Visits to Great Smoky Mountains National Park often are highlighted by sudden “moments” among the all-encompassing trees.
A black bear and her cubs pop out of undergrowth along a park roadway. The dense tree canopy on a ridge opens to reveal a view stretching far into the distance. A majestic old-growth tree spreads its branches out and up, a green giant against a blue sky. The best memories of the park are made of moments like these, but we don’t always pay attention to the spectacular trees themselves.
Great Smoky Mountains National Park is home to hundreds of some of the most impressive old-growth trees in the Appalachian range. White oaks, eastern white pines, black gums, tuliptrees, and eastern hemlocks, among others, dot the landscape throughout the park, largely because these forests have been protected for almost a century. Although 99 percent of the old-growth forest that could once be found in the eastern US is now gone thanks to logging, development, and agriculture, some 110,000 acres (equivalent to 175 square miles) of old-growth trees still remain in the park.
Where can a visitor get a close look at some of the park’s oldest and biggest trees? Steve Kemp, who has hiked throughout the park and knows its landscape as a long-time GSMA employee, offers a list of favorite trails:
- Albright Grove Loop
- Ramsay Cascades
- Baxter Creek
- Laurel Falls (above the falls)
- Gregory Ridge
- Fork Ridge
- Gabes Mountain
For visitors looking for big trees along roadways:
- Parson Branch Road
- Roaring Fork Motor Nature Trail
- Clingmans Dome Road
Clingmans Dome Road is home to a high-elevation spruce-fir forest, while Parson Branch Road is dominated by pines and oaks. Many of the park’s trails, particularly those that climb significantly in elevation, offer a look at a variety of tree species.
Southern trees like sweetgum and umbrella magnolia can be found at the lowest elevations, while trees more typical of northern environments like the mountain maple and American mountain-ash make their home higher up the Smokies’ slopes. Along the way, the mountains also offer a wide range of habitats suitable for trees that thrive on both sunny, dry, south-facing slopes and cool, moist northern-facing slopes.
Before the park was established in 1934, mountain residents who lived in the area removed trees to clear land for agriculture, provide heat through long winters, and build log cabins, barns, and fences. The thick forests of the Smokies were also targets for lumber and paper companies, and thousands of trees that had grown to skyscraping heights and boasted big trunks fell to saws.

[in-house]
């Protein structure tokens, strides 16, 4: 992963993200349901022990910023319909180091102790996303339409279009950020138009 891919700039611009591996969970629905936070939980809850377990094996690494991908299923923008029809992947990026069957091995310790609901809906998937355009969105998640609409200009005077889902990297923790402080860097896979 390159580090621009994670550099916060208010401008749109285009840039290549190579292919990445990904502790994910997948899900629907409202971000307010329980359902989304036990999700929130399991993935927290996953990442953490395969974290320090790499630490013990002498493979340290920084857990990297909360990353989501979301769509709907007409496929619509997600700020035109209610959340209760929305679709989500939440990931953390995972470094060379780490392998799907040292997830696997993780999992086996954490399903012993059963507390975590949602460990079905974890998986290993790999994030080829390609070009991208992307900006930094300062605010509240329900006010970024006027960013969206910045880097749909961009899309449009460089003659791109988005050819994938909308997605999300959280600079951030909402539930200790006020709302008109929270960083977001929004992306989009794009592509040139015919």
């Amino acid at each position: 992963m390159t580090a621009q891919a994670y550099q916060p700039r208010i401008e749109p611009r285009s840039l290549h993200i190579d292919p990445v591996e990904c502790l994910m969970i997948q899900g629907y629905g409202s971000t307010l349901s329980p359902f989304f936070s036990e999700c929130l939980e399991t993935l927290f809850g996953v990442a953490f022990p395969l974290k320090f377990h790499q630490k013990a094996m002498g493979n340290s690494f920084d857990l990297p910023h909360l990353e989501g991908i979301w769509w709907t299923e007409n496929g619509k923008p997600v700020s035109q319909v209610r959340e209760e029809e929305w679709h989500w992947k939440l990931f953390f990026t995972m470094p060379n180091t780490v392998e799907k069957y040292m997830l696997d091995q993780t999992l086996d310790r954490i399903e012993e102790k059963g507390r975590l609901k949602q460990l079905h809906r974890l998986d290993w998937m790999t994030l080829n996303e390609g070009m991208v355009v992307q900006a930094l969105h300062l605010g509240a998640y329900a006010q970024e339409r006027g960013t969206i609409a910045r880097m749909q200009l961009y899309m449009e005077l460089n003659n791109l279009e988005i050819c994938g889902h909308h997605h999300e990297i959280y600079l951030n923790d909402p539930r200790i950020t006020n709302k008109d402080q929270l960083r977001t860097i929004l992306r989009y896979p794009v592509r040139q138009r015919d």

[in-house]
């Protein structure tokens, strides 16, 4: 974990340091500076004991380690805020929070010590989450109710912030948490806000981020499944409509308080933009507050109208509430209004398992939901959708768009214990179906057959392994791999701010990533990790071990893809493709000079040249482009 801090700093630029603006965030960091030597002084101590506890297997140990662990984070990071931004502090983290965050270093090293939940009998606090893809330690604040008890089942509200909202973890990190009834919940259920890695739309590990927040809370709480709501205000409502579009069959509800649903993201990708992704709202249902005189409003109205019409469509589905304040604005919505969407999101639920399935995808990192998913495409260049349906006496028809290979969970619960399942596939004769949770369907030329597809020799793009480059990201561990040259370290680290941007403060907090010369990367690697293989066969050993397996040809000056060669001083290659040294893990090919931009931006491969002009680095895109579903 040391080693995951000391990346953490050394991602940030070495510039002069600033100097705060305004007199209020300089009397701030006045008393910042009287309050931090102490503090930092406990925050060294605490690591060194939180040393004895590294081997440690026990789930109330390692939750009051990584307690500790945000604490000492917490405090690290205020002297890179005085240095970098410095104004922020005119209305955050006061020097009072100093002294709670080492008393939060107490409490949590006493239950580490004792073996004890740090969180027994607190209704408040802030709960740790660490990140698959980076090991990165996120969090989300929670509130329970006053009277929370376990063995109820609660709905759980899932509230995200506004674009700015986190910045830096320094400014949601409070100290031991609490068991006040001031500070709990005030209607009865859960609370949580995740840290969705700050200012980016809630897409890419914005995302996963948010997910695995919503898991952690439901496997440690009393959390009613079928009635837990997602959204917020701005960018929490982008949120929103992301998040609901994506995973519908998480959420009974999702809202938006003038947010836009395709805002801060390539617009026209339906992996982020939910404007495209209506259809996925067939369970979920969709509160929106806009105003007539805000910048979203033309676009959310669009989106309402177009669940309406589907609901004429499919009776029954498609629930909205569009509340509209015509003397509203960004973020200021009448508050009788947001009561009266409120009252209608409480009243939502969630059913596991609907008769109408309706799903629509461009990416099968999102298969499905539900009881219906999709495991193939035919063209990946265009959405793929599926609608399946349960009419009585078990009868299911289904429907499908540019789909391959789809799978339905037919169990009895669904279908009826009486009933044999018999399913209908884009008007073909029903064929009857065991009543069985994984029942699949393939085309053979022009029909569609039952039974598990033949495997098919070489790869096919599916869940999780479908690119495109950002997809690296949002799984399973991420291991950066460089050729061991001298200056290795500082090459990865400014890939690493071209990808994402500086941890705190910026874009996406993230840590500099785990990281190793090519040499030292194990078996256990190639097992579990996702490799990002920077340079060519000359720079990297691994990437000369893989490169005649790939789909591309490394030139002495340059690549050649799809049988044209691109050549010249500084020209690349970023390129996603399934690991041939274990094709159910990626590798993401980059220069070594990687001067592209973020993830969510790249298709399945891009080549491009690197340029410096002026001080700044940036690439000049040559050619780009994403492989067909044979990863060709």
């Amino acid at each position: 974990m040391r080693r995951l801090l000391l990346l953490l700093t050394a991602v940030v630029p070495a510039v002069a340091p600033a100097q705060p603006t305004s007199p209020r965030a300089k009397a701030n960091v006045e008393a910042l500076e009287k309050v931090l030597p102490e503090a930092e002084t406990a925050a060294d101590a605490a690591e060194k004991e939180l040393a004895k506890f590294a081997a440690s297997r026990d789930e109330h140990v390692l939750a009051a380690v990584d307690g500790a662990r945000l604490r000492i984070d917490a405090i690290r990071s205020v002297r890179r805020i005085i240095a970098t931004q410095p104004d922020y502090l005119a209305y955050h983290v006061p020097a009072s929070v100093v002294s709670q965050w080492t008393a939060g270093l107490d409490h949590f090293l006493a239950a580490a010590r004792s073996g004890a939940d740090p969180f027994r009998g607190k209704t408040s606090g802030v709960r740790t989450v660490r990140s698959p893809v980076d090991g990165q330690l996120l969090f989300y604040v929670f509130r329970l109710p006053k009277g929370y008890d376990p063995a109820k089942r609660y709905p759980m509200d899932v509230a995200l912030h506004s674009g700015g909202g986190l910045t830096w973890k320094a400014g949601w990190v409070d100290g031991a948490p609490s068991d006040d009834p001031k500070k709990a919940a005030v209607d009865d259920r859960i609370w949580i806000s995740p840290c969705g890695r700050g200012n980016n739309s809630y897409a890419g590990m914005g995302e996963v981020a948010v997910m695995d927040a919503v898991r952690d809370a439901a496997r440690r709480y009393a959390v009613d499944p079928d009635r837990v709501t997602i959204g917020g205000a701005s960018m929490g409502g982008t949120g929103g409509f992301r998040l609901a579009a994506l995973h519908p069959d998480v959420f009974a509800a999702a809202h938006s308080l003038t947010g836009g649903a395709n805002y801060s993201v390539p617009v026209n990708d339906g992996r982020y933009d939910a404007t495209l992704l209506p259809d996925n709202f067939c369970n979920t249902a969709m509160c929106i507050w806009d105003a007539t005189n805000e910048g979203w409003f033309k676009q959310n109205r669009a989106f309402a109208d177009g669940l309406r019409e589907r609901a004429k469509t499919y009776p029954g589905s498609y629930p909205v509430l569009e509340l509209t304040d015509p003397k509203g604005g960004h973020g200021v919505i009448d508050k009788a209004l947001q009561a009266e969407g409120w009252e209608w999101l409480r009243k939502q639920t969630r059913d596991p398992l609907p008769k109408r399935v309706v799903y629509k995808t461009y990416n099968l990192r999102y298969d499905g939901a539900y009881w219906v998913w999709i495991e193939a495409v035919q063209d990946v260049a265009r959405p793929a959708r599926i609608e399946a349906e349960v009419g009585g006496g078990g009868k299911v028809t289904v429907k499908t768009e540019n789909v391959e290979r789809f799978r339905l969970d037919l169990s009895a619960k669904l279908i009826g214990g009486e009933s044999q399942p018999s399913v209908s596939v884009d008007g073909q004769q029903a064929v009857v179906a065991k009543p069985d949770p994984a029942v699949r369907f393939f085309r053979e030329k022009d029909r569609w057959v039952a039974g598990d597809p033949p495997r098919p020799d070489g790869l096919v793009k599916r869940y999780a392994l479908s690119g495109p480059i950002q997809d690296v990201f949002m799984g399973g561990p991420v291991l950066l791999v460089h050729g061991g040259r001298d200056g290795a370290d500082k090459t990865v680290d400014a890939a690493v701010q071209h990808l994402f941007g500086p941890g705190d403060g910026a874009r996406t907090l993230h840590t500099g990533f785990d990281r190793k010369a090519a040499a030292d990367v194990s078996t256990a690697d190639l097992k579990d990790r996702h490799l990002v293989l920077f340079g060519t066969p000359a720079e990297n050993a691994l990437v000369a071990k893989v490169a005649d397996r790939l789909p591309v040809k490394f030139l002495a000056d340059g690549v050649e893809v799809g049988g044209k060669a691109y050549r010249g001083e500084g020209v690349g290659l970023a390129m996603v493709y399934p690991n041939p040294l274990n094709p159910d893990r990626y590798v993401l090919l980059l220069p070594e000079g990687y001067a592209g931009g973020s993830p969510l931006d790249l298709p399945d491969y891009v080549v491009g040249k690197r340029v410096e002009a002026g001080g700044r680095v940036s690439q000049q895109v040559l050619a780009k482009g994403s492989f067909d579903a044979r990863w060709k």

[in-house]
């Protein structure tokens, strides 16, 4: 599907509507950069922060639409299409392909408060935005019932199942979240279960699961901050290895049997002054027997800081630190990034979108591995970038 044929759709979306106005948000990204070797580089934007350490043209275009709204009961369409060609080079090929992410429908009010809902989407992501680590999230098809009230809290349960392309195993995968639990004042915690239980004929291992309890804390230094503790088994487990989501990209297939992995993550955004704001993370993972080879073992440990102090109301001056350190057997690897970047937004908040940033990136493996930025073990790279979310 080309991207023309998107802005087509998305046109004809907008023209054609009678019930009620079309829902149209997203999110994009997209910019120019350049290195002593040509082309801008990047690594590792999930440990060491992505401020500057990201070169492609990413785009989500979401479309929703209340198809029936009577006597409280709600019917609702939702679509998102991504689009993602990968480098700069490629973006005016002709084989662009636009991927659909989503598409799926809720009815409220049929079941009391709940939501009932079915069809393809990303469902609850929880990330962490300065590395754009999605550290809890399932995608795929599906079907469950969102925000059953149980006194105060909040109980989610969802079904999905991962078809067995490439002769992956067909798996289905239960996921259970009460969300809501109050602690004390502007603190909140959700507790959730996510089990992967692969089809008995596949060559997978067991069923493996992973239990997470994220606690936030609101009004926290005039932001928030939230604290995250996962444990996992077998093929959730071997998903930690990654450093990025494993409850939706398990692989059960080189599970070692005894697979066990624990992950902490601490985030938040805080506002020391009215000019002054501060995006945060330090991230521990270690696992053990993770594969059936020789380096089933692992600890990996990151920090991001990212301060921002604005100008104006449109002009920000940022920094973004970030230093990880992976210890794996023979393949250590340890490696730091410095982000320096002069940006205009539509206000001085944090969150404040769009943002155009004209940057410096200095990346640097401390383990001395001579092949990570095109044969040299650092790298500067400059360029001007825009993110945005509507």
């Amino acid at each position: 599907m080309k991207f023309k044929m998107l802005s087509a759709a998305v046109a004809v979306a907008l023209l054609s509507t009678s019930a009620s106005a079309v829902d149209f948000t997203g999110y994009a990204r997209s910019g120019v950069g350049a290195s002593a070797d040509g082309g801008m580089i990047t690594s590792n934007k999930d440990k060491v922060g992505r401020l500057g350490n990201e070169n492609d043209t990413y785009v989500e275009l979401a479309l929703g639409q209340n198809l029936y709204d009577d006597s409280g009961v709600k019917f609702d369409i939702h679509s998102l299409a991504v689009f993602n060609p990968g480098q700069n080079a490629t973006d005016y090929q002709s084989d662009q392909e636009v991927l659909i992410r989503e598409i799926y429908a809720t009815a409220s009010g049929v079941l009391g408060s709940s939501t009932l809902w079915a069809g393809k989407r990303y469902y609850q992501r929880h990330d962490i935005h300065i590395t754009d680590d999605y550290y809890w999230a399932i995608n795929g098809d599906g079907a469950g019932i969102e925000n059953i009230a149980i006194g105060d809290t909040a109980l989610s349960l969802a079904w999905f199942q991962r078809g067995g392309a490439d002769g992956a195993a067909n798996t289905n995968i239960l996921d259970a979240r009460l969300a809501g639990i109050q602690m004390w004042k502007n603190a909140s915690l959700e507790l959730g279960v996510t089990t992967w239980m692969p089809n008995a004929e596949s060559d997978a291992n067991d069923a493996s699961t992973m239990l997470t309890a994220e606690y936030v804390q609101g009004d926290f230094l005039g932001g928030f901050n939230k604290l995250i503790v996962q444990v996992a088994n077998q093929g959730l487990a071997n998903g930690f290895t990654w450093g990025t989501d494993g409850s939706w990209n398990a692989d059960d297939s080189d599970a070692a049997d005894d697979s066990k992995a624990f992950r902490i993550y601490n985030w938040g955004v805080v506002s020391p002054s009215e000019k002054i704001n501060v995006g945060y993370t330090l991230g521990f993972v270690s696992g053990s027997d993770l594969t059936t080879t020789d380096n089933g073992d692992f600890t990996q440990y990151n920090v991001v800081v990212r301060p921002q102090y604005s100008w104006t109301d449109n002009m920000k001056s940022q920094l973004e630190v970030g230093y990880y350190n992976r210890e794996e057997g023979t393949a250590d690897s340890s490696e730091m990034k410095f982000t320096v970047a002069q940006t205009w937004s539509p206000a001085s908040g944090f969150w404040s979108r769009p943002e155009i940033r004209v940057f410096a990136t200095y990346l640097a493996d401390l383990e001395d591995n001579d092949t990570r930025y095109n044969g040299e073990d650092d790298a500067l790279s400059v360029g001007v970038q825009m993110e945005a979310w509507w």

Between the 1880s and the 1930s, more than 20 lumber companies set up shop in the Smokies, and steam locomotives carried out trees with frightening efficiency. At the time, clearcutting was common, which resulted in catastrophic erosion and habitat loss. Conservative estimates put the total timber extracted from the Smokies during this period at approximately 2 billion board feet.
Advocates of the park hurried land acquisition to save as much of the old-growth forest as possible.
“It was kind of a race when the park was being created,” Kemp said. “The lumber companies were working as fast as they could to cut as many trees as possible. The conservationists were working as fast as they could to buy the land and negotiate with the lumber companies to stop the cutting of trees.”
Many of the park’s older trees were saved from the lumber companies’ axes and saws simply because they were located deep in mountain pockets or on steep mountainsides—areas difficult to reach. More recently, the biggest threats to the park’s trees are not the saw blades but pests and diseases.
While the balsam woolly adelgid devastated the park’s Fraser firs, the hemlock woolly adelgid spread throughout the Smokies beginning in 2002 and claimed stands upon stands of eastern hemlock, the “redwood of the East.” Every year, the National Park Service takes measures to mitigate tree loss from invasive pests and disease, using foliar treatments deployed from truck-mounted spray units, releasing predator beetles to feed on adelgids, and injecting insecticide directly into tree trunks.
The noble trees that remain are jewels in the Smokies landscape. Some are easily accessible along park trails and roads; hundreds of others are shielded in big swaths of forest, far from trails, and are infrequently seen by visitors. But they’re there, and they grow. Still.
You can read more about the Smokies’ remarkable old-growth forests in “The Last Best Wildwoods” by Steve Kemp in the fall 2022 issue of Smokies Life, vol. 16, no. 2.